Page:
Getting Fit and Groovy

Fitnesse + Groovy + Hudson

Today I'm going to talk about my Continuous Integration environment and Acceptance Testing Framework. We are using Fitnesse to write acceptance tests that run in Fit, Hudson (running ant) to create our builds, and we're writing our Fitnesse Fixtures in Groovy.

The big picture

The Fitnesse Acceptance testing suite paired with the right tools becomes an absolute authoritative documentation of all business processes implemented in the software under test. It becomes not only a tool for validating software but also a tool for quantifying formal and informal business processes. For some companies this can provide a light weight tool for business analysts to understand their business where no formal tool provided any such insight before.

  • Hudson - a continuous integration server that is extremely easy to set up and manage
  • Fitnesse - a stand alone wiki that is a server and wiki all in one which makes life easy for neophyte administrators but harder on experienced admins and developers... yes I know they spelled fitness wrong.
  • Groovy - a revolutionary new scripting language that compiles to Java byte code.
Why should I care?

Hudson: Because continuous integration facilitates testing early and often and prevents software projects from getting into a broken state. You want to know where your problems will be early since fixing unit level bugs is easier earlier in the development cycle rather than later.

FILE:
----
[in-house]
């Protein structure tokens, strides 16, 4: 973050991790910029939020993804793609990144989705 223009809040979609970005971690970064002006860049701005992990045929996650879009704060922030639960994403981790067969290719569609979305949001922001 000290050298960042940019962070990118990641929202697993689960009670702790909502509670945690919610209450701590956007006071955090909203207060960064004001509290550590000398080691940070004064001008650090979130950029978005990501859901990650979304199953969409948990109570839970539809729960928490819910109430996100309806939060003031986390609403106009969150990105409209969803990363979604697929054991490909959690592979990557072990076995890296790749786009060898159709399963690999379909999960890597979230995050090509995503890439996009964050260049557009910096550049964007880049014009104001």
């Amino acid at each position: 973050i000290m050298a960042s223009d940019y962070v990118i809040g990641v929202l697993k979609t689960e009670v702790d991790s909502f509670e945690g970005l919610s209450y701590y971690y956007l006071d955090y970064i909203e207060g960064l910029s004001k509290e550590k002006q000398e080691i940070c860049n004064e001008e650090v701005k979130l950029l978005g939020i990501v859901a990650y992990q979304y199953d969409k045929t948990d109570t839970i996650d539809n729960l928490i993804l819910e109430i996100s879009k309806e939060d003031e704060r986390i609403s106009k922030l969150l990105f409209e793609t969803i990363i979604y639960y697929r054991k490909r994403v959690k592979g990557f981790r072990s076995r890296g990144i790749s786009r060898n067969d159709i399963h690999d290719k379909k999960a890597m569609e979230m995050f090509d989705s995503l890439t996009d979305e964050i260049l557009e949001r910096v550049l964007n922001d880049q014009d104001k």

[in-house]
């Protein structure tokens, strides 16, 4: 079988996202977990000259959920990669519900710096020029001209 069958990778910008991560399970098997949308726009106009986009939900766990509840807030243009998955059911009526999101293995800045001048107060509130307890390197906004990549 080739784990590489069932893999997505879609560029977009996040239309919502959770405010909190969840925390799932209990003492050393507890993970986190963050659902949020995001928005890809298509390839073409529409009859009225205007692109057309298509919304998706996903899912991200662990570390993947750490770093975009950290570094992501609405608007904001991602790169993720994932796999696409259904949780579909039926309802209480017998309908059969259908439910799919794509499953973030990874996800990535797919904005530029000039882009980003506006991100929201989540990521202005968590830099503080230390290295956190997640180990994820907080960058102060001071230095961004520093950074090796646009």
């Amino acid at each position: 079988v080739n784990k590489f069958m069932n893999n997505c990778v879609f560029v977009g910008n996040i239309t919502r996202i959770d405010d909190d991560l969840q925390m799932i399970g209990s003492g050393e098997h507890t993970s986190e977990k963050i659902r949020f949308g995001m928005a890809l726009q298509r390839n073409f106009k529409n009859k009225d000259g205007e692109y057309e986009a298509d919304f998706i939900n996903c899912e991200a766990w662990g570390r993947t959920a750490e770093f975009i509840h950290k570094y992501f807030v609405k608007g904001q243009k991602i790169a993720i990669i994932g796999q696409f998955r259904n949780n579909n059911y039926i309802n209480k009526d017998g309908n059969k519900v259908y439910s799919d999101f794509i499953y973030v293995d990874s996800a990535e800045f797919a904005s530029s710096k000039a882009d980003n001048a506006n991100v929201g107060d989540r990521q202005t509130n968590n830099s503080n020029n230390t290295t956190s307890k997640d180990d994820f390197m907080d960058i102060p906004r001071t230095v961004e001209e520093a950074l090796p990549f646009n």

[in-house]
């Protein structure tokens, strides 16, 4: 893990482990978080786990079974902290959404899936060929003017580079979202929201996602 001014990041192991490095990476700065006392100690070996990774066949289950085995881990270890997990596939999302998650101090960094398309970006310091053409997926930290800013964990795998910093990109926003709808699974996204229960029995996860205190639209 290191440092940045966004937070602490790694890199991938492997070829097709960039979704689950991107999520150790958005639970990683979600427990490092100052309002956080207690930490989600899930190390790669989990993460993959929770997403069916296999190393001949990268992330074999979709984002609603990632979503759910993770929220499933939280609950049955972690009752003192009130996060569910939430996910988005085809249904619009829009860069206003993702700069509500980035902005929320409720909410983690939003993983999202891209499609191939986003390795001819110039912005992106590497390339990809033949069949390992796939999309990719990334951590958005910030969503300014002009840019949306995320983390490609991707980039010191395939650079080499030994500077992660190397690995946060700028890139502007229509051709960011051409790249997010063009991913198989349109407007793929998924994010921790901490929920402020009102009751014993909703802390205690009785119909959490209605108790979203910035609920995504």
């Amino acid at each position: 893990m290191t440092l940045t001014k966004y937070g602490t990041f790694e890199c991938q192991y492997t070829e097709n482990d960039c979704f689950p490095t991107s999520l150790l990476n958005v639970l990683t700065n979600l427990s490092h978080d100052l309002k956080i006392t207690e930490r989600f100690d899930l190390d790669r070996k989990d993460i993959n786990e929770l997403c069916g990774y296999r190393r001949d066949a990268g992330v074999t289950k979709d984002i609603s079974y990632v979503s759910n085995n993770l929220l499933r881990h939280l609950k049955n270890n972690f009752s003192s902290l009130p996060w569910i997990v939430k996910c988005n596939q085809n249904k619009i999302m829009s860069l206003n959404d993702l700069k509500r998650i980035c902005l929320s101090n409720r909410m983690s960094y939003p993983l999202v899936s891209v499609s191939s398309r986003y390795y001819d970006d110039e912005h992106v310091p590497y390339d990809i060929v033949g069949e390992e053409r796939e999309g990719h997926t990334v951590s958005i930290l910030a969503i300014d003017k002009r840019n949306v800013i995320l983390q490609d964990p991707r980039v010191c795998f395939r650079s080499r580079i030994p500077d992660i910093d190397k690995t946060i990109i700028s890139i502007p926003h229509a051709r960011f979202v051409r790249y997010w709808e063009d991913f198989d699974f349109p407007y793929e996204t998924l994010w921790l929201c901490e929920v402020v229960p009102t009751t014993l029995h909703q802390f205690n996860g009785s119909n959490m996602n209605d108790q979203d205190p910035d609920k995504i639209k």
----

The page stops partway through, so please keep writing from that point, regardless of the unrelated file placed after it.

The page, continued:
Fitnesse: Because acceptance testing should test function of the code independent of presentation of code. We sing the praise of Model View Controller separation in code... why not in test? Business users can understand spreadsheets and fitnesse tests are just wiki spreadsheets. Fixtures are just preambles to calling your re-usable API. So all business features can be encoded into the fitnesse framework leading to automated functional regression testing. That means easy business visibility to programmer's progress and an easy way to update changes in requirements.

Groovy: Because traditional Java Bean code doesn't "facilitate expressing what a program is really trying to accomplish" and that is not something you want to get bogged down by in your fixtures... fixtures are not "real" or "permanent" code! Groovy lets you crank out fixtures quickly so you can focus on the important code that going to get called by that fixture.

Some business process details

Typically what happens in software projects that age is the documentation that expresses what the business thinks the project should do becomes less and less accurate of what the software does do. This happens either because the business expresses a requirement change outside the documentation or because the regression testing system does not look at business level acceptance tests for the system as a whole.

Using continuous integration and an automated acceptance testing solution that expresses requirements in business level language means that all business cases are tested each build. The system does not "drift" from requirements. If the business changes the requirements that is expressed in a way that demonstrates how much "breakage" the change represents. This affords the business an objective way to measure the cost of the change in an unambiguous way.

The Fitnesse wiki becomes the repository for all knowledge about the business rules expressed in the software system. This documentation of a business rule is automatically validated against the system and the code either operates this way or not. There is no disparity between what the business thinks the business rule the software supports is and what the code implements as a business rule.